June 2005

Save NPR and PBS!

from Moveon.org:

You know that email petition that keeps circulating about how Congress is slashing funding for NPR and PBS? Well, now it’s actually true. (Really. Check at the bottom if you don’t believe me.)

Sign the petition telling Congress to save NPR and PBS:


A House panel has voted to eliminate all public funding for NPR and PBS, starting with “Sesame Street,” “Reading Rainbow,” and other commercial-free children’s shows. If approved, this would be the most severe cut in the history of public broadcasting, threatening to pull the plug on Big Bird, Cookie Monster, and Oscar the Grouch.

The cuts would slash 25% of the federal funding this year—$100 million—and end funding altogether within two years. The loss could kill beloved children’s shows like “Clifford the Big Red Dog,” “Arthur,” and “Postcards from Buster.” Rural stations and those serving low-income communities might not survive. Other stations would have to increase corporate sponsorships.

Already, 300,000 people have signed the petition. Can you help us reach 400,000 signatures today?



Comments (0)


Honeysuckle Jasmine



Comments (2)



With shaking hands I unlocked the rent-a-pontiac got inside, turned the ingnition and slowly backed out of my parents driveway. Tried the best fake smile I could muster and waved to my Mom in the driveway as I made my way up the road. Then did a pretty good job, I think, from not breaking down completely.

It’s a very hard thing to watch a parent disintegrate.

My dad has Parkinson’s Disease. According to my Mom, he has his good days and his bad days. But all I saw was the bad days. He can barely walk. He’s in severe depression and too stubborn to see a therapist. He’s falling apart. I knew within the first hour or so I was there that he’d never come visit me in San Francisco again.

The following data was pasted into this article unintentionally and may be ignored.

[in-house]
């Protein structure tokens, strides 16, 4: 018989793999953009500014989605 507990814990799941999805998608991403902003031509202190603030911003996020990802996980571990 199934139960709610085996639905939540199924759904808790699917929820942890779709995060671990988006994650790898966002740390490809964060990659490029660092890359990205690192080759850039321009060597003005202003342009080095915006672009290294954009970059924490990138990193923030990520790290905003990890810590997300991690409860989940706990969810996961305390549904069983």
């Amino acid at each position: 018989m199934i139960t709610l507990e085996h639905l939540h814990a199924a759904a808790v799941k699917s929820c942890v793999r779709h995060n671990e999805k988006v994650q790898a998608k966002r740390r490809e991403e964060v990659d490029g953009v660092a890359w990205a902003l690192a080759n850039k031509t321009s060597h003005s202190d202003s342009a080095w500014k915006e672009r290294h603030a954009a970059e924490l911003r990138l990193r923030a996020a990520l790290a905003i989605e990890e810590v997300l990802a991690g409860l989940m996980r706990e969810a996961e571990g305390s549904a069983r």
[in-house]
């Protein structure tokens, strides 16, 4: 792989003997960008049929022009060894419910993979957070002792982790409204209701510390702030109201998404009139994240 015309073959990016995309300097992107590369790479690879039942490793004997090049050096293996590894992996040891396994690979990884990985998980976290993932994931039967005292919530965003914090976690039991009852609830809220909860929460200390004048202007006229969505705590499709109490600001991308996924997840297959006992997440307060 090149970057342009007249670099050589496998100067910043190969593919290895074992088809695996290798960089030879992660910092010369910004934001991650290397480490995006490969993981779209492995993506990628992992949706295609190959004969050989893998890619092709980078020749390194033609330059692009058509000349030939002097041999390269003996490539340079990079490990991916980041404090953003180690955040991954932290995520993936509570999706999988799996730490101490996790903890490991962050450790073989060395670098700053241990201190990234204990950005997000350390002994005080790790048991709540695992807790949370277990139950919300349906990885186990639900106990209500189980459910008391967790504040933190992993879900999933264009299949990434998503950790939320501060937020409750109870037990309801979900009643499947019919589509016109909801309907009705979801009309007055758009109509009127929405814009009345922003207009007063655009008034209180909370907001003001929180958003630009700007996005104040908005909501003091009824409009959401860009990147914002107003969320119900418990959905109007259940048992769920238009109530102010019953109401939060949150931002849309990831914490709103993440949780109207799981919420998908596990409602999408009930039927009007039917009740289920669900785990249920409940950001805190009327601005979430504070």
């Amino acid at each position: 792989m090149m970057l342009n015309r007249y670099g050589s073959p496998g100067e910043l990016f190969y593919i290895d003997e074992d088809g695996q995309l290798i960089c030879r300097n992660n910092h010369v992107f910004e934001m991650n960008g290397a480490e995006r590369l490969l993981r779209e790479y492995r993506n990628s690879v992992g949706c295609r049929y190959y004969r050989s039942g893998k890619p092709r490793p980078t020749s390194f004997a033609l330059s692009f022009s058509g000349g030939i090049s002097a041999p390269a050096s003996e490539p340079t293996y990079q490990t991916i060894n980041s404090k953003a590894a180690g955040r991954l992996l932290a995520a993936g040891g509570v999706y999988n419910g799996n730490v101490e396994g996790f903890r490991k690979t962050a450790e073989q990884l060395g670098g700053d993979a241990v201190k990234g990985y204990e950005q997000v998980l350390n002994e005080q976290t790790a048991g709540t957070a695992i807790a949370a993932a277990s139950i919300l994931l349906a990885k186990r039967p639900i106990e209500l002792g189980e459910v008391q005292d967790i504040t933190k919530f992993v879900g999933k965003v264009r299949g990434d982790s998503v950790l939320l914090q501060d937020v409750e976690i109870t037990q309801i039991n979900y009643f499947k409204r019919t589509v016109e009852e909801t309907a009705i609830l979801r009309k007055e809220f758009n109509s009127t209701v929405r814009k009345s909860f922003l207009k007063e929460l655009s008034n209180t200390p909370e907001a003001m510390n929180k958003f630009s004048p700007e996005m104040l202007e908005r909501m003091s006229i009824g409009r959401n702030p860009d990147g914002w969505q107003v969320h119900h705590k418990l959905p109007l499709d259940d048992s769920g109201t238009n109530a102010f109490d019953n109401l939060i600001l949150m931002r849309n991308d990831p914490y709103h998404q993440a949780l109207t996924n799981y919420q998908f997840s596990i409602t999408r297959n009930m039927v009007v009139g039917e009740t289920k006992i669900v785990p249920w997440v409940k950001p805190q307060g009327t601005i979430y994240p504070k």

My mother, she’s a strong woman. But she’s under this constant stress. I could barely handle it for the 3 days I was down there. Perhaps one builds up a resistance to it. I don’t know. All I could think about on the way up to Houston was how I could completely rearrange my life to make it easier on them. San Francisco is my home now. While things are tight, Courtland and I love the city. It was only days ago that I said that I could never imagine moving back to Texas. Yet that was all I could contemplate while driving.

I could move to Lake Jackson, that’s a small city near by. That way I could be near my parents whenever they would need me. I could move back to Houston. That would be better on me, I think, more metropolitan. Brazoria is only an hour away.

And then I think of the heat. And the bugs. And I’m sitting here writing this at Cafe Artíste and people are smoking. SMOKING. In a restaurant. To say nothing of the completely, overwhelmingly conservative nature of the people. Especially in Brazoria. There’s a reason I escaped to California. But I have some real close friends here. It could work. But I would hate every minute of it. It would feel like a giant step backward. And I can’t ask Courtland to move across the country again. He gave up so much to go with me to SF. Now he’s making a life with me in SF. I can’t possibly ask. And I don’t want too. Just thinking about moving back here fills me with a sense of dread. I can visit more often.

I can try to come out here more than once a year.

But, seeing my Mom and Dad. It just breaks my heart.


Comments (1)